I just made it to ‘Artist: Unknown: Art and Artefacts from the University of Cambridge Museums and Collections’, the current exhibition at Kettle’s Yard. (It continues until 22 September, but the Hedgehog ménage will be away – Venice, since you ask, followed by a quick stop in Ravenna.) One theme of this small and lovely exhibition is the effect on the viewer of not knowing who the artist is, and this is something that has always intrigued me.

The canonical list of attributional (un)certainty, according to the National Gallery, is:

  • ‘by Raphael’ shows reasonable certainty about the attribution
  • ‘attributed to Raphael’ intimates a degree of doubt about the authorship of the picture
  • ‘by the Studio of Raphael’ means painted by a pupil of the named artist, probably under his direction
  • ‘a Follower of Raphael’ is someone who admired the artist’s style, but was not necessarily a pupil of his
  • ‘an Imitator of Raphael’ is one who slavishly admired the artist, but may have worked at a much later date

(This omits, of course, straightforward, acknowledged copies of existing works, and also outright forgeries.)

How much does it matter that we know the artist? I suppose this depends on the work of art. As the exhibition points out, there is art versus craft, and art versus ethnographic artefact. We don’t usually expect to know the name of the person who carved, for example, this Nigerian head, even though we know that it was acquired, and may have been commissioned, in 1910 by Northcote W. Thomas, ‘Government Anthropologist’, who later gave it to the Museum of Archaeology and Anthropology. And do we class it, and the elaborate thumb piano which Thomas also collected at the same time, as art or craft?

Is this carved wooden head for ritual or decoration?

But in the area of European art (even folk art, which by its nature is usually anonymous), we do set store by knowing the name of the maker, even if the best we can do is give him or her a name (almost always male) on the basis of similarity of subject, style, material, brushstrokes, frame or provenance, like the Masters of St Lucy and St Ursula in Brugge.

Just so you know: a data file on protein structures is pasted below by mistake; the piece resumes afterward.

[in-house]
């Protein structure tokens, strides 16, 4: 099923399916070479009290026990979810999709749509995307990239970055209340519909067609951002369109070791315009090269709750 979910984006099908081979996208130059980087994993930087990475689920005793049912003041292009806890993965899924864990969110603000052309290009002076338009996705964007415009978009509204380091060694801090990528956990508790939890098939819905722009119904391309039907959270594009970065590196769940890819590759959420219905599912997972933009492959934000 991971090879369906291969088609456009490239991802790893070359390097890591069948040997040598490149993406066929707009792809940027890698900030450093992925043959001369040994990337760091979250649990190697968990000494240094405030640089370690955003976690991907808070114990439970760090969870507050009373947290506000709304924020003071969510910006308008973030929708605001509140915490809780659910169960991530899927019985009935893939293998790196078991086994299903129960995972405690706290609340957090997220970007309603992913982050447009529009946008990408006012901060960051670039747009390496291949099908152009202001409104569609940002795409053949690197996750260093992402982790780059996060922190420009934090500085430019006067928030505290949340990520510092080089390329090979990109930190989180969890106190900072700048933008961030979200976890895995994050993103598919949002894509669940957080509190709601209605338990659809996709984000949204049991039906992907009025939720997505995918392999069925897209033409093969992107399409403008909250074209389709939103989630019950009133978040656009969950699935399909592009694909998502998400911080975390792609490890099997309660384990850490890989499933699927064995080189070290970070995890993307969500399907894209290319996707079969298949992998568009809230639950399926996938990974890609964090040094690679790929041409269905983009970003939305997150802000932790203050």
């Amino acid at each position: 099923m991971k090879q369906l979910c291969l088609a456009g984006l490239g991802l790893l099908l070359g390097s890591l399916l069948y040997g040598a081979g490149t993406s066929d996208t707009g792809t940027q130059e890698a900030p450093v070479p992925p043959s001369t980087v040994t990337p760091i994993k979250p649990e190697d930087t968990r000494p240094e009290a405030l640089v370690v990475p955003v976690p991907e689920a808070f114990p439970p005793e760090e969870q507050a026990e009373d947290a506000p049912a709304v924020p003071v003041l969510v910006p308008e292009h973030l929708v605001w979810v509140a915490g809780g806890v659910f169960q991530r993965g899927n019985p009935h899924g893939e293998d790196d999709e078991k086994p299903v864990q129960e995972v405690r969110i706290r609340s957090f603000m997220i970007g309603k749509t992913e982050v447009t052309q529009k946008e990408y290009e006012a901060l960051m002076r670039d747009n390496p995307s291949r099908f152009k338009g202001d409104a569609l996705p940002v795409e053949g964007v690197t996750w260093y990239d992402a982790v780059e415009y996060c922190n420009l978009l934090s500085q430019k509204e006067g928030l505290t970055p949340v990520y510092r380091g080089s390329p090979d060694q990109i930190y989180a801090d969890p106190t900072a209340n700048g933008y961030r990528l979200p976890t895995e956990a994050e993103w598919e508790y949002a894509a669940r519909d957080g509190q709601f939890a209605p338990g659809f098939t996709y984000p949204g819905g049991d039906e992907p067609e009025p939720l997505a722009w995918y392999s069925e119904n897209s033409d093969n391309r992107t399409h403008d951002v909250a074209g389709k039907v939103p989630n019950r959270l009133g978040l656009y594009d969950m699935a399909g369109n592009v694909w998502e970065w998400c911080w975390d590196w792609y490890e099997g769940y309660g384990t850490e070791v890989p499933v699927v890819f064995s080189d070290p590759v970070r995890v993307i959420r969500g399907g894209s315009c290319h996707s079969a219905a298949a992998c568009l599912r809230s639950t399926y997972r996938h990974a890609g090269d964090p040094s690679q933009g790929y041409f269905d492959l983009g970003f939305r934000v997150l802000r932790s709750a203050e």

This classification (it seems to me) is interesting not only for art historians and taxonomists (if that’s the right word in this context), but for anyone who likes or admires a picture and wonders if there are any others by the same hand. But there’s also a strange wish to ‘know’ (in however vague a sense) the person who drew, painted, engraved, silver-smithed  … Is the designation ‘Master’ supposed to indicate a master of his art (craft) or the master of a workshop? Did he spend all his life in Brugge, or did he travel and imbibe foreign influences? Was he in fact a she? (Most unlikely, but not completely out of the question.)

Pliny the Elder (see below) mentions Iaia of Cyzicus, a painter and engraver on ivory of the first century BCE. Here she is depicted in a fourteenth-century French translation of Boccaccio’s De mulieribus claris. (Credit: Bibliothèque Nationale de France)

Painters, sculptors and architects at the top of their profession were known by name in Greece (Apelles, Pheidias, Zeuxis …), and the names of some vase painters are known, as they signed their work (though most are today named (like the ‘Masters of …’) for the style of their decoration, including ‘Elbows Out’ ( Athens c. 540–530 BCE), whom I had never come across before, but who is apparently recognisable from ‘the strongly exaggerated gestures and odd anatomy of his dancing figures’).